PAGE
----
TONASKET – Tonasket has received a forgivable principal loan of more than $1.2 million from the state to construct the Bonaparte Creek Area Sanitary Sewer Project.
“We got up to $1,206,000 forgivable principal loan from the state Department of Ecology from their Water Quality Funding revolving loan to construct the Bonaparte Creek Area Sanitary Sewer Project,” said Alice Attwood at the Tonasket City Council’s Tuesday, June 12 meeting. “We also got $50,000 in revolving funds for 20 years at 2.6 percent interest.”
The project concerns areas near Bonaparte Creek located in the east part of Seventh St. near the creek called Mill Drive. The purpose of the new sewer, which will connect with the city’s sewer system and water treatment facility, is an effort to help clean up the water in Bonaparte Creek which has had problems believed to have been partially caused by nearby septic systems. At a public meeting held on Jan. 4, 2011 the sewer portion of the project was estimated to cost approximately $1.3 million.
Attwood explained that the $1.2 million “forgivable principal loan” means that the city does not have to pay those funds back.
“I’m so pleased,” said Councilwoman Julianna Griffin, upon hearing the news of the loan’s approval.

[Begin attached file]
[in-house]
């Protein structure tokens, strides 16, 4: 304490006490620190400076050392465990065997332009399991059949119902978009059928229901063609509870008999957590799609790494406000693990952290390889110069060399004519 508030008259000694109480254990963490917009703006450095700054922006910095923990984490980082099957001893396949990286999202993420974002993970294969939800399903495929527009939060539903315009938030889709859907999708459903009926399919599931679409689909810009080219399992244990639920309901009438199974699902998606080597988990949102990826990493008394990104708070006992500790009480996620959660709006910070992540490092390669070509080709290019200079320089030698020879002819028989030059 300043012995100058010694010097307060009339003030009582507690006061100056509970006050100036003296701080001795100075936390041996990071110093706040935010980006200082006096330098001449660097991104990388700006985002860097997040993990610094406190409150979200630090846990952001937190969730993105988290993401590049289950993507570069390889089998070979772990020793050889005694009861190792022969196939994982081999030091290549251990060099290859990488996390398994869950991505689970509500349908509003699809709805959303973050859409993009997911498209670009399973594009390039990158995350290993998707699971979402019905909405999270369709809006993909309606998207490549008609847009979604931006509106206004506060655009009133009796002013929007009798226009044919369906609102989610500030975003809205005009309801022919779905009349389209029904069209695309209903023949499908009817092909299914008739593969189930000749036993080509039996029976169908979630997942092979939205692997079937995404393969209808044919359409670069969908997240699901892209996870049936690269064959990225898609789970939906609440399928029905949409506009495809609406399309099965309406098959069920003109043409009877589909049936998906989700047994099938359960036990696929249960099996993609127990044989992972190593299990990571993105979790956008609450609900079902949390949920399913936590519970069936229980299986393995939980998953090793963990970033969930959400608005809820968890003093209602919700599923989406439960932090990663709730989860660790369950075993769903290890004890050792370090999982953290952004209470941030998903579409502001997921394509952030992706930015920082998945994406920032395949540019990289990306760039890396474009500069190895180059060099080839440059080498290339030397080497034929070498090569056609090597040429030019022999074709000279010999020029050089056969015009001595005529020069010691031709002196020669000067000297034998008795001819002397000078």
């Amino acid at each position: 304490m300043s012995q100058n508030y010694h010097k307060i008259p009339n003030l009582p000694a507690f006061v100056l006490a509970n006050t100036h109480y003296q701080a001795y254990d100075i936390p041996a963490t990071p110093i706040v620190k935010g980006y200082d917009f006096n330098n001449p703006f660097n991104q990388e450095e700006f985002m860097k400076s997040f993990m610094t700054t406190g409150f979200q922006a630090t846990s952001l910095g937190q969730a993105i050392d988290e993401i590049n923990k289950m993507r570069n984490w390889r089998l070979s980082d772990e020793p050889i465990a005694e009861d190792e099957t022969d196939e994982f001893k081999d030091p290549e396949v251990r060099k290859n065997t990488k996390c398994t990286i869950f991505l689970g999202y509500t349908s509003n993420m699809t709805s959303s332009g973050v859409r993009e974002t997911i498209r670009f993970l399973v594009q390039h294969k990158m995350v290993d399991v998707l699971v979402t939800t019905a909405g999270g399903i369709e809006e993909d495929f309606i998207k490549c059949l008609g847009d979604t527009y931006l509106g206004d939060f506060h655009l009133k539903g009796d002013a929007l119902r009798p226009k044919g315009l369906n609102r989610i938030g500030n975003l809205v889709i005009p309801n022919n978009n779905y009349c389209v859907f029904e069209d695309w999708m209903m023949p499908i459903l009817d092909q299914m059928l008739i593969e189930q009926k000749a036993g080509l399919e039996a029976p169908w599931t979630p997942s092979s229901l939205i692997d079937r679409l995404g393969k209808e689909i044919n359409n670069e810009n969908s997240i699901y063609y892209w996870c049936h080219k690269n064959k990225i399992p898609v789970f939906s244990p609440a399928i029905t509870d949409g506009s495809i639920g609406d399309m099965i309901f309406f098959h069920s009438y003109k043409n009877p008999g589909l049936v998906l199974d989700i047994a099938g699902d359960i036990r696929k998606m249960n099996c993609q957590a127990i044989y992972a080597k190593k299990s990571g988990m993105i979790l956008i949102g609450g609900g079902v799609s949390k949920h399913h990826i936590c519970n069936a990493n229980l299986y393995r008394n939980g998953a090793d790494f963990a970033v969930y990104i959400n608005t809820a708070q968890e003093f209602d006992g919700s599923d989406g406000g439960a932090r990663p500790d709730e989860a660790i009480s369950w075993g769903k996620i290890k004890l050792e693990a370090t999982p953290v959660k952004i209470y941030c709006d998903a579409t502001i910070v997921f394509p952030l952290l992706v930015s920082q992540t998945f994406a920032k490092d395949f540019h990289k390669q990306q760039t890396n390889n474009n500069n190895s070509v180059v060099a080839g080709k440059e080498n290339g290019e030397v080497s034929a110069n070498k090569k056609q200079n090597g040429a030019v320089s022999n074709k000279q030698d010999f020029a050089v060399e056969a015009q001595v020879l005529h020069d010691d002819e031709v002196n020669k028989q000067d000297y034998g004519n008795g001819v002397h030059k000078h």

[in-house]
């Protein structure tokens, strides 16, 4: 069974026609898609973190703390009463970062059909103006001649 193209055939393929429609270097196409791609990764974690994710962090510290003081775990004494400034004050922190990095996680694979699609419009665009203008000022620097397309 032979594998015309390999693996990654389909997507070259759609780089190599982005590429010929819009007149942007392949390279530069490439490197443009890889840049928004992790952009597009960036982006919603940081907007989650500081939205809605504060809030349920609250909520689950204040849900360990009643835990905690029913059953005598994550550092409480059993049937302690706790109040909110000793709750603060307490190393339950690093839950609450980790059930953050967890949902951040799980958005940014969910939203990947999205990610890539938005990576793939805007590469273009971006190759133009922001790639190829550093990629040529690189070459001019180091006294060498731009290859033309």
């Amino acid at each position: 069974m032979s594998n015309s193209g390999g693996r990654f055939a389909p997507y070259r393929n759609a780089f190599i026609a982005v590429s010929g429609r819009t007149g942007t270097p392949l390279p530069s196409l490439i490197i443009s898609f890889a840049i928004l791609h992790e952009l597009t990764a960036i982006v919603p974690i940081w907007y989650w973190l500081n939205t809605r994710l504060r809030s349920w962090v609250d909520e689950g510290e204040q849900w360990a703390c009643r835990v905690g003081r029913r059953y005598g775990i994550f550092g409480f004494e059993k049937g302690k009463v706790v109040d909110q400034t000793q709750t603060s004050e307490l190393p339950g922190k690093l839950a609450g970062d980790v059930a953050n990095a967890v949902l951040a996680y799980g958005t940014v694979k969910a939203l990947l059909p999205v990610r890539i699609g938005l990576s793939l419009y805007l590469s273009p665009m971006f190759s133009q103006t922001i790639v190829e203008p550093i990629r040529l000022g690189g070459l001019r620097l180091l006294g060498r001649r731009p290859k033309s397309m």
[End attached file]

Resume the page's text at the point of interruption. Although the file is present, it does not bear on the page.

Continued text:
“Does this start the annexation process?” asked Councilman Scott Olson.
Olson was told that this would start the annexation of those areas in of the project that are currently outside the city.
“I would personally like to thank the council for pushing on this,” said Jerry Anderson, who was in attendance at Tuesday’s meeting when the announcement was made.
“There has been a lot of hard work from the previous administration and Julianna (Councilwoman Griffin) and Jean E. (Councilwoman Ramsey) and Jill (Councilwoman Vugtaveen), as well as former council members Joyce Fancher and Connie Maden, and of course Alice and Bill (Pilkinton, Superintendent of Public Works),” said Mayor Patrick Plumb.
Attwood added that the city’s engineers, Varela and Associates, were continuing to work with Rural Development for the water portion of the project.
The council also discussed joining the Okanogan Conservation District at Tuesday’s meeting.
“We’ve gotten a lot of work from that organization without being members,” said Plumb, who recommended the city join the organization.
He added, “They can help us with shorelines to get people to comply in a non-regulatory way because they already have a special relationship with private land owners that we don’t have and they can provide engineering at no cost.”
Councilman Olson said his only concern about the $2.40 per parcel charge. It was explained that it was $2.40 for the first parcel, with four cents added for each additional parcel owned by the same property owner.
“We do have a lot of shoreline,” said Olson.
The council voted to approve joining the Okanogan County Conservation District.